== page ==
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Is Bing Better for Local Search than Google?

By John Joyce on January 11, 2010 - Comments 0

I was reviewing analytic data for my website last night and was surprised to see that a visitor had arrived at my site by searching on “internet marketing consultant” from Bing.  The search term is obviously relevant to my business but it’s a fairly broad and competitive search term for which I don’t show up on the first page in general search engines.  When I followed the search link and scrolled to the bottom of the page, I noticed the local search result:

internet marketing consultant local search in Bing

Bing automatically served this result based on the geographic location of the searcher.  This is really very intuitive since local search has become a large percentage of total activity on the big three search engines.

I would have to visit http://maps.google.com to get a similar result from Google and if I were to start at the main Google search bar, http://www.google.com, I would have to use the “long tail” search phrase, online marketing business near shirley, ma, to finally get the following result:

Internet marketing consultant local results

It’s very frustrating that Google Maps and Google Search are two separate entities and there isn’t a way to configure the presentation of results.  Using Bing, I can choose “all results” or “local results” from the left menu pane.  At the very least, Google needs to add “Local” to the list of options like video, news, etc.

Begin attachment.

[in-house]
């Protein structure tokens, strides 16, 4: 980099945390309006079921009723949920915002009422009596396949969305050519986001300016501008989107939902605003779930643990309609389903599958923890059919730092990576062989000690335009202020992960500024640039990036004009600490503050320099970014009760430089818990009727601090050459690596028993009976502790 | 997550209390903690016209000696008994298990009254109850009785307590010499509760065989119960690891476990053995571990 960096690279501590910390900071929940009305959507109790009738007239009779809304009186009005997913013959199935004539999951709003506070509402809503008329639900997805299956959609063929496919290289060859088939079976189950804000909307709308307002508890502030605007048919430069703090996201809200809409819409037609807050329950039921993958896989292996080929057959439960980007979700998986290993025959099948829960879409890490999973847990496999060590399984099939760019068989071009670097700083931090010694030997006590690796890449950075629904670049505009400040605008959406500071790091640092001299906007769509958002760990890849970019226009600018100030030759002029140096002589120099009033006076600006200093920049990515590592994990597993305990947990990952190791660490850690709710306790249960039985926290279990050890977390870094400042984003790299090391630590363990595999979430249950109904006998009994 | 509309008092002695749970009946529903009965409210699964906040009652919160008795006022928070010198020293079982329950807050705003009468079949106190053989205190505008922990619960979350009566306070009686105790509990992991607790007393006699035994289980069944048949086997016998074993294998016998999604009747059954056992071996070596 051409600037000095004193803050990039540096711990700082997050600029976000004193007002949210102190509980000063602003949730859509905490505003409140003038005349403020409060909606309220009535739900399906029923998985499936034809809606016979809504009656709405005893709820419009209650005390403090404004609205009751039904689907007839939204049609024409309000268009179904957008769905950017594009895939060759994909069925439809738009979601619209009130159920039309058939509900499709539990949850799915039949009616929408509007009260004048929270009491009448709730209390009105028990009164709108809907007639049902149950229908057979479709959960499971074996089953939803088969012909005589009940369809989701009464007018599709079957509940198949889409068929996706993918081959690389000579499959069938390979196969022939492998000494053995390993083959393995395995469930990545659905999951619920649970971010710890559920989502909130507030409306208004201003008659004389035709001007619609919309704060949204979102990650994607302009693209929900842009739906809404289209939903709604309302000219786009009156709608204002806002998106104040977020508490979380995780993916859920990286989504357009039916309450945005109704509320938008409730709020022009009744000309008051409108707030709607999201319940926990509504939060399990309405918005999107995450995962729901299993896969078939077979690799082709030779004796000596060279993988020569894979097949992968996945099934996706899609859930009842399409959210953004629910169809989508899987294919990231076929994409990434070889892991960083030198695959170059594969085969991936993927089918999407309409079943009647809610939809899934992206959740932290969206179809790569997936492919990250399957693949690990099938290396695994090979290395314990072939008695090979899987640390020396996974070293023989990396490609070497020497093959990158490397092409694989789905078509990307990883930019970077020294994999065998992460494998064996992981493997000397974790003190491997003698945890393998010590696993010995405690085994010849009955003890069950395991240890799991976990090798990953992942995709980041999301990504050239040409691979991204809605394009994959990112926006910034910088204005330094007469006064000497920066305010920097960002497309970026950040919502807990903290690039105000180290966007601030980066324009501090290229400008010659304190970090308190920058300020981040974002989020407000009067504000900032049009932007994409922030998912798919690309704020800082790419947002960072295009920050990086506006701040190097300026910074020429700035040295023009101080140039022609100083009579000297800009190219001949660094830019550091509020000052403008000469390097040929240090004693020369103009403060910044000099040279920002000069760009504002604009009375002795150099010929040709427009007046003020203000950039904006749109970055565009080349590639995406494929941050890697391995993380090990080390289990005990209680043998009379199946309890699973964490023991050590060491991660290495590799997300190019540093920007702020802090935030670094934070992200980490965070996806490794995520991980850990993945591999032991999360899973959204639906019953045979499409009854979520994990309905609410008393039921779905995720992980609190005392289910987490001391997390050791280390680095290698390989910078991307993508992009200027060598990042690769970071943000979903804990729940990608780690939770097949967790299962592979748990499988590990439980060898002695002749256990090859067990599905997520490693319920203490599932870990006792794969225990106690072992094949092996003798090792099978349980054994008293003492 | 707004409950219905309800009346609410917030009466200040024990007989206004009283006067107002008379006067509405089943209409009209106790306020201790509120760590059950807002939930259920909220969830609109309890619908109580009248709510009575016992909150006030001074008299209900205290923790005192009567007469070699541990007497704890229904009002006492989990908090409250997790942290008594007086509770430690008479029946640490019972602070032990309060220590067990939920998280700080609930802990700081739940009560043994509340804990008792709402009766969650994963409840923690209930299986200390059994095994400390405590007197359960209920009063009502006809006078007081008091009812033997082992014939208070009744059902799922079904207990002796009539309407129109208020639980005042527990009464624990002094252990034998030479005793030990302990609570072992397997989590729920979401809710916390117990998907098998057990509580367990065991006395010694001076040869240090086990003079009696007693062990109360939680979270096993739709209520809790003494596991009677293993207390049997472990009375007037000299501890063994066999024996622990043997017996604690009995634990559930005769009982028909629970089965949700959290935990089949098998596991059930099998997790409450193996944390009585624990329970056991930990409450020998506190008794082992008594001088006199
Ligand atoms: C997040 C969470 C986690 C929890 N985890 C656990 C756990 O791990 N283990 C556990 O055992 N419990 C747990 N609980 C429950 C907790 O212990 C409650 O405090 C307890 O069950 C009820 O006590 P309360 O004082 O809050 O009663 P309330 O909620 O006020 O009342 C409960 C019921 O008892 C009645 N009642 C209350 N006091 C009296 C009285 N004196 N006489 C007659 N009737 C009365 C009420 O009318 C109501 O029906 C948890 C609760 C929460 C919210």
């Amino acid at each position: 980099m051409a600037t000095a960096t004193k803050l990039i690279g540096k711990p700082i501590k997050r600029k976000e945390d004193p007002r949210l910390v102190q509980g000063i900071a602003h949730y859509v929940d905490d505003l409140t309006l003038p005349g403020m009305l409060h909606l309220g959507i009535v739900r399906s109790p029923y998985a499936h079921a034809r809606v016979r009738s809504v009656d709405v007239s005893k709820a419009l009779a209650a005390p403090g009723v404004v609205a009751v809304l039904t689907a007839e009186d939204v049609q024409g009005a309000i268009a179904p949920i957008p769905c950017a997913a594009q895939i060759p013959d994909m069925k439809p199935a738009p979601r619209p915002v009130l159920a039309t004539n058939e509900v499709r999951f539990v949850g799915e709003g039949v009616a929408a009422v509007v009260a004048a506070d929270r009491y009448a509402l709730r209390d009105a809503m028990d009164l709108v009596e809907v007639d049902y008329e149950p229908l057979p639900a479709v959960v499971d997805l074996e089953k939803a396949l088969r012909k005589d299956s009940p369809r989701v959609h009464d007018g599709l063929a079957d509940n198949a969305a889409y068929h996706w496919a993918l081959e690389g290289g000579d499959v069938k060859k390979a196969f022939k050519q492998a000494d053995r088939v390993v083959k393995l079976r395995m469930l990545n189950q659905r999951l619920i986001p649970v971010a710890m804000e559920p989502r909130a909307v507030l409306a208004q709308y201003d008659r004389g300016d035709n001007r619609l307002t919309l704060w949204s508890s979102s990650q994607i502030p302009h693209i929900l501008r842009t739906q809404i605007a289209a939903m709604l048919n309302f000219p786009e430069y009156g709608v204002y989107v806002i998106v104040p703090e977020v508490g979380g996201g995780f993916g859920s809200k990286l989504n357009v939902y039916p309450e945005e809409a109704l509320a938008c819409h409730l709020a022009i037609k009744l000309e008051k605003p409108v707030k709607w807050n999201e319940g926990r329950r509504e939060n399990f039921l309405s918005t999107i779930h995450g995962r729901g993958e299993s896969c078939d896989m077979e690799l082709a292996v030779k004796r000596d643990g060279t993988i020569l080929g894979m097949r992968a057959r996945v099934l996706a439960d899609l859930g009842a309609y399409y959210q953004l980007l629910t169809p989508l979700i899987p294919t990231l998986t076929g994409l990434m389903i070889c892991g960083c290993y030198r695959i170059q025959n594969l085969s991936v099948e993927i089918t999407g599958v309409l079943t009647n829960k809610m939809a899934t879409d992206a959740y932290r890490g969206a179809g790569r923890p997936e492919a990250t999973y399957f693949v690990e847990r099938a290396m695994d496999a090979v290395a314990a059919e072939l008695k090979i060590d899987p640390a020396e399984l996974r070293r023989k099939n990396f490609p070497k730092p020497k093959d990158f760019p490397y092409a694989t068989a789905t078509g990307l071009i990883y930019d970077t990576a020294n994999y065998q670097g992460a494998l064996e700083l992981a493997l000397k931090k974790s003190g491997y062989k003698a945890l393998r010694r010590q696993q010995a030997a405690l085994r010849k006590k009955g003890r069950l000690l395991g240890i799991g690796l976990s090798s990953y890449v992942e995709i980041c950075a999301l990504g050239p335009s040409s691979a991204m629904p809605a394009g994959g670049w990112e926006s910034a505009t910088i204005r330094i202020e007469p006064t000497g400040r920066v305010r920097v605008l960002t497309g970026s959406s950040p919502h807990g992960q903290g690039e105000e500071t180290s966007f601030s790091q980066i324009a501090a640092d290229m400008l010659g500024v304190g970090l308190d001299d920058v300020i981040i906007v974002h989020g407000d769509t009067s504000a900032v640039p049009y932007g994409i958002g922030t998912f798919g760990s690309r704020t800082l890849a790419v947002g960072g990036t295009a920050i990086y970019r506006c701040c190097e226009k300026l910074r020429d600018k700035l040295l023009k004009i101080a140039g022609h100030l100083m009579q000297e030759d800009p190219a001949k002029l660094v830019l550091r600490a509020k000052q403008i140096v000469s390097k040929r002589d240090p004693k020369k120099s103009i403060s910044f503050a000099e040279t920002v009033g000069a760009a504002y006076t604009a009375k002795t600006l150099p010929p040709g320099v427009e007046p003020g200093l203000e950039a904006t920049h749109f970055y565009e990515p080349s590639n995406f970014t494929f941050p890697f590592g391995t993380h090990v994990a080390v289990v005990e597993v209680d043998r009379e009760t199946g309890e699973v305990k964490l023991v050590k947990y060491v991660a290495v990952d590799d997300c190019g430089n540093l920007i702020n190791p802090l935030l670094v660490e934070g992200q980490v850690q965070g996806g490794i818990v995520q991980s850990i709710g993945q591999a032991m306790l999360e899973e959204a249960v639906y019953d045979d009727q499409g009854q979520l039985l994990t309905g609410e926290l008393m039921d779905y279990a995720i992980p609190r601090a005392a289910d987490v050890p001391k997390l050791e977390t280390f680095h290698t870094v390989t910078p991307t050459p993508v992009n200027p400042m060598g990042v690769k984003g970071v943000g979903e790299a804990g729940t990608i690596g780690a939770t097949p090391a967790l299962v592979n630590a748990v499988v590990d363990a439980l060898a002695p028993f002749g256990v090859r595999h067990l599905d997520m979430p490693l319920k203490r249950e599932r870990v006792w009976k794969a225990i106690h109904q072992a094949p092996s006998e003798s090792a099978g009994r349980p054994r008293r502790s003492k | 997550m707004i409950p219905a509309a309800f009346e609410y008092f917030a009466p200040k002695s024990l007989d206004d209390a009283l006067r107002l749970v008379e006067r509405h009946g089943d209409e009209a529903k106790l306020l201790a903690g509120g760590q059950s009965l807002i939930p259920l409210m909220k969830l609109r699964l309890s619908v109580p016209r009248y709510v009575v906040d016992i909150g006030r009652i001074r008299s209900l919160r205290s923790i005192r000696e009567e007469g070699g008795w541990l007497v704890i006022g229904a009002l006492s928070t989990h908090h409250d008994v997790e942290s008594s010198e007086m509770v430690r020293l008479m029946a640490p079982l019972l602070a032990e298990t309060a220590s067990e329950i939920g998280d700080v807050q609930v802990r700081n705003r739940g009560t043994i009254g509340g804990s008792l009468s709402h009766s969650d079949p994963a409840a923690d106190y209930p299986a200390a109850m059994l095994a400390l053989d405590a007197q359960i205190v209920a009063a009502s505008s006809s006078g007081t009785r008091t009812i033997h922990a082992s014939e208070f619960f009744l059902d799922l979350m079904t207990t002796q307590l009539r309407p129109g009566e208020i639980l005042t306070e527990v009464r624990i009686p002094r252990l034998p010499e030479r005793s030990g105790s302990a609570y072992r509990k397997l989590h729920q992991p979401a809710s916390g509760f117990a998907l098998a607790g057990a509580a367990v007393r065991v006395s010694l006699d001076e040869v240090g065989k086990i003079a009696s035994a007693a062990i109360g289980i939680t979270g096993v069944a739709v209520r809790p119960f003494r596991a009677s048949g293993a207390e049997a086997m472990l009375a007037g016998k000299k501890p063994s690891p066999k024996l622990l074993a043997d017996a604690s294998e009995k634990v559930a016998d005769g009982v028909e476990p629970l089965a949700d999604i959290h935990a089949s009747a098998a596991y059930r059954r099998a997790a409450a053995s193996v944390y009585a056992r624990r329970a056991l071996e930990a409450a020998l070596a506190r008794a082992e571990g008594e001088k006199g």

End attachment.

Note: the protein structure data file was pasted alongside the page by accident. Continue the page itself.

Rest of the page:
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Will Bing Twitter Help Your Small Business?

By John Joyce on October 22, 2009 - Comments 0

bingtwitterFirst, Microsoft surprised us when they released bing and it was actually a useful alternative search engine.  Now, they’ve surprised again by beating Google to the “Twitter Integration Party”.  Instead of being sequestered to the Twittersphere, small business tweeters will now gain exposure to the 80% of internet users who don’t use Twitter.

Ping and FriendFeed allow you to distribute your “microcontent” across all social networks and, now, Bing (and, yes eventually Google) will index not only the text of the tweet, but the link content as well.  I’m not sure if there will be an adjustment required by users based on how the information will be presented but there didn’t seem to be an issue when Google added images and video to their search engine.

This is pretty powerful stuff for a small business owner and should allow them to expand their online presence without significant effort.